In property transactions, misrepresentation is when the seller provides false information about the state of the property they are selling. A buyer is dependent on certain information when buying a property, which can only be given to them by the seller and is frequently located in the Property Information Form. Most of the time, the seller will fill out the form as completely and truthfully as they can, giving the buyer all the information they need, to decide whether or not to proceed with the purchase.
What redress can a buyer seek if a seller is dishonest or withholds information unintentionally or deliberately?
Misrepresentation of Property
The seller may be held liable for misrepresentation if the buyer bases their decision to buy the property on inaccurate information or an omission (a failure to do something). Misrepresentation occurs when one party gives another, a false statement of the truth which persuades them to sign a contract. The statement need not be part of the agreement, but it must have influenced the innocent party’s choice to sign the contract.
There are three various types of property misrepresentation:
Although it is the most serious, fraudulent misrepresentation is also the most difficult to establish in court. It is necessary that the specific statement made by the seller that persuaded the buyer to buy the house was done so intentionally or carelessly. It can be very challenging for the buyer to gather proof that the seller intentionally misled or withheld information to establish this beyond a reasonable doubt.
It is simpler to try to establish negligent misrepresentation, which calls for the seller to have made the claim carelessly or without having sufficient evidence to support it. Due to the burden of proof placed on the seller under the Misrepresentation Act 1967, it is simpler to establish this in court. The seller must demonstrate that they had good reason to believe the statement they made was accurate.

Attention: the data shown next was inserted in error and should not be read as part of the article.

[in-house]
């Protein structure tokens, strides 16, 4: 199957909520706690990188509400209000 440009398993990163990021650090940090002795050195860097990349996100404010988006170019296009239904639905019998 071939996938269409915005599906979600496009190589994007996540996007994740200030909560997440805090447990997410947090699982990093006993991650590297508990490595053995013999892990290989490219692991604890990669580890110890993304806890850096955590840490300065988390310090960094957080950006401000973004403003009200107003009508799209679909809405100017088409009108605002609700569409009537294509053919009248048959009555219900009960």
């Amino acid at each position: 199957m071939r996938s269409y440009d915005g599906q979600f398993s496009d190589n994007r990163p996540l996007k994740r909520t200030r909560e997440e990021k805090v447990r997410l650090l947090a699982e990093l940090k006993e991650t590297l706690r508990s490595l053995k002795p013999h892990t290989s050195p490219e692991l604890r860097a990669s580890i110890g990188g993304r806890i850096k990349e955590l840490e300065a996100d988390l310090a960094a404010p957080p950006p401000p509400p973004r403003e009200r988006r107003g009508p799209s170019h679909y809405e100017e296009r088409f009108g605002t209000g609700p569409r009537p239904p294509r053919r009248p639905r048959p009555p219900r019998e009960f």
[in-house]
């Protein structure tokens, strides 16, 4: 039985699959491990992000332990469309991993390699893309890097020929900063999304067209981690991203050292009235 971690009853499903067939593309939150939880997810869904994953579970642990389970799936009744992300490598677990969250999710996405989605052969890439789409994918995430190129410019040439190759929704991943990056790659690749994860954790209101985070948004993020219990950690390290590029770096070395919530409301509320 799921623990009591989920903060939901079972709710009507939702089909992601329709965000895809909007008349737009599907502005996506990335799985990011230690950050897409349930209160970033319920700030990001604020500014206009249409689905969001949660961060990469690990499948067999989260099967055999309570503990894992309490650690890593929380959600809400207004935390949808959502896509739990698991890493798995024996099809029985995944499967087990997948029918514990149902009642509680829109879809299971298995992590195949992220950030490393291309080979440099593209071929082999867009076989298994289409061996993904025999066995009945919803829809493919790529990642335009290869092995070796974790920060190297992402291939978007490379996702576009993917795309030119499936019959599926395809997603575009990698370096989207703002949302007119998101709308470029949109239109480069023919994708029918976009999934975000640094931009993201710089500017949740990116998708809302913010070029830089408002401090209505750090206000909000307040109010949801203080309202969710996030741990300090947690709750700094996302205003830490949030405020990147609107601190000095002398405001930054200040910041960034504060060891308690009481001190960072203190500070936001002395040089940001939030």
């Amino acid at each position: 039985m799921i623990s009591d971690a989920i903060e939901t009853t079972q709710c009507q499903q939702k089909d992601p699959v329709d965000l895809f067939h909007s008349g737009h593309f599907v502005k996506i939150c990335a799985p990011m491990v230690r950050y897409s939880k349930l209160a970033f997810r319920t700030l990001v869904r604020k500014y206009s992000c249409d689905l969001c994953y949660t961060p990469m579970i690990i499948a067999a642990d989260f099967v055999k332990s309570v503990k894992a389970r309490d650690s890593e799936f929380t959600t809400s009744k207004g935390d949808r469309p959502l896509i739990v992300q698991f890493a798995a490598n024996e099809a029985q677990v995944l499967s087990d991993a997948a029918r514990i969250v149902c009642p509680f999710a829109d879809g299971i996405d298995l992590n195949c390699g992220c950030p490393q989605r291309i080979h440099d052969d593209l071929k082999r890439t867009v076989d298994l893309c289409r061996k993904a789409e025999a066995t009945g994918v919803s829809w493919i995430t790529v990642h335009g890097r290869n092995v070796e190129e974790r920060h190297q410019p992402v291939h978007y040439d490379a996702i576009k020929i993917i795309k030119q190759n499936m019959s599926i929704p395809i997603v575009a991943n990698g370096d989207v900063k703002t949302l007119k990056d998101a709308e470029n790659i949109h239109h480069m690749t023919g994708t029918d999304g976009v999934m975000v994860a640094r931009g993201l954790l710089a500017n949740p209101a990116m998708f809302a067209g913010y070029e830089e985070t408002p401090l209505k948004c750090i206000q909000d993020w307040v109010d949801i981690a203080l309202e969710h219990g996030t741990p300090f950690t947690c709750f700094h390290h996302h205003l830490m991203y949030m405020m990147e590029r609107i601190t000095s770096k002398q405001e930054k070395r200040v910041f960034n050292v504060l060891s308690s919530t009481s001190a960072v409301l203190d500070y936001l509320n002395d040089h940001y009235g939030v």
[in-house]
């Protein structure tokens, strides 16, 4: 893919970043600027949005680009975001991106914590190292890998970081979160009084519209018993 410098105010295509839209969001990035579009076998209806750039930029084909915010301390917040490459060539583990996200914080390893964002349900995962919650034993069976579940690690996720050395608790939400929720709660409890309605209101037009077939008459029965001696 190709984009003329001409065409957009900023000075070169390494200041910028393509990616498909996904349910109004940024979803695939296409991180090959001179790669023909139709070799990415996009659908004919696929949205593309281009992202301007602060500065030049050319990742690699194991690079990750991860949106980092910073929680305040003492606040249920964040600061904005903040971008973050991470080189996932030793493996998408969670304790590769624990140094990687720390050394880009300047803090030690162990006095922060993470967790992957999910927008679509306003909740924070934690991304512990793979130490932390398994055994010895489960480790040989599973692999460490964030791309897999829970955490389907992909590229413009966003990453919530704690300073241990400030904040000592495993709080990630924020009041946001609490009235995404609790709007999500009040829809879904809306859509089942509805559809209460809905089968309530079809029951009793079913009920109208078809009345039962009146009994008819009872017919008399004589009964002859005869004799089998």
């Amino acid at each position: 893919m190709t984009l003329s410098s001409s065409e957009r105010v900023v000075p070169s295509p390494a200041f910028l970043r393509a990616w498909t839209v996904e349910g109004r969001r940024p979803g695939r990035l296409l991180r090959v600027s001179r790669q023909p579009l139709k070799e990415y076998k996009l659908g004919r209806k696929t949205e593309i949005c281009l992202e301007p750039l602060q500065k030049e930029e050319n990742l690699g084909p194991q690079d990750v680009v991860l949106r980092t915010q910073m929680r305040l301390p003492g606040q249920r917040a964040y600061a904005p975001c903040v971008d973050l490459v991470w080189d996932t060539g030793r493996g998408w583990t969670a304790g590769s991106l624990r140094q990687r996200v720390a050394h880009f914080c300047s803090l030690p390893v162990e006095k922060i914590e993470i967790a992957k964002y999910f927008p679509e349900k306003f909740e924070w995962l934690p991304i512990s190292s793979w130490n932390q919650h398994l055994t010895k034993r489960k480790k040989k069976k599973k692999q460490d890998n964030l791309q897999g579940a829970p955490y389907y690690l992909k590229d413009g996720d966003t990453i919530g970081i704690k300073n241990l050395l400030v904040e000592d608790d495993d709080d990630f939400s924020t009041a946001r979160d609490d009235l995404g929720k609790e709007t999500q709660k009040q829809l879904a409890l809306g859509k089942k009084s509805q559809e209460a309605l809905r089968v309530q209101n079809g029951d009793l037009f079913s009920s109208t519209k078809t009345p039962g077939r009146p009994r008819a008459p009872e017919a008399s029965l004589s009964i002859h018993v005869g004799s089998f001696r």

Innocent misrepresentation is the final type of misrepresentation, which occurs when a seller gives information, they believe to be accurate and true, but it isn’t.
When Would Litigation be Necessary for Property Disputes?
In some cases, a seller’s misrepresentation may not have affected the buyer in any significant way, and therefore it may not be worth entering into litigation as any damages which may be awarded are likely to be nominal. However, it frequently happens that a seller’s misrepresentation causes the buyer to face serious issues with the property, such as drainage problems, flooding, boundary disputes, or other neighbourhood problems. As the buyer will have likely incurred costs in resolving, or trying to resolve the issues, negotiations or litigation will likely be required in these situations.
Solutions for Misrepresentation
In cases involving purchases of property, damages are frequently awarded if a court determines that the seller made false representations. A court will only consider annulling a contract in extremely exceptional circumstances. Damages are typically calculated based on the property’s “diminution in value” as a result of the problems encountered on the basis of the misrepresentation. This represents the difference in price between the property’s market value before the problems came to light and the lessening in the value of the property without the remedy of the defects. Damages may also include “compensation” for any inconvenience as well as the price of fixing any issues.
Our London construction law solicitors are experienced in advising on all types of construction defects. If you’re involved in a construction dispute, you can contact us online or by phone at 0208 769 6739.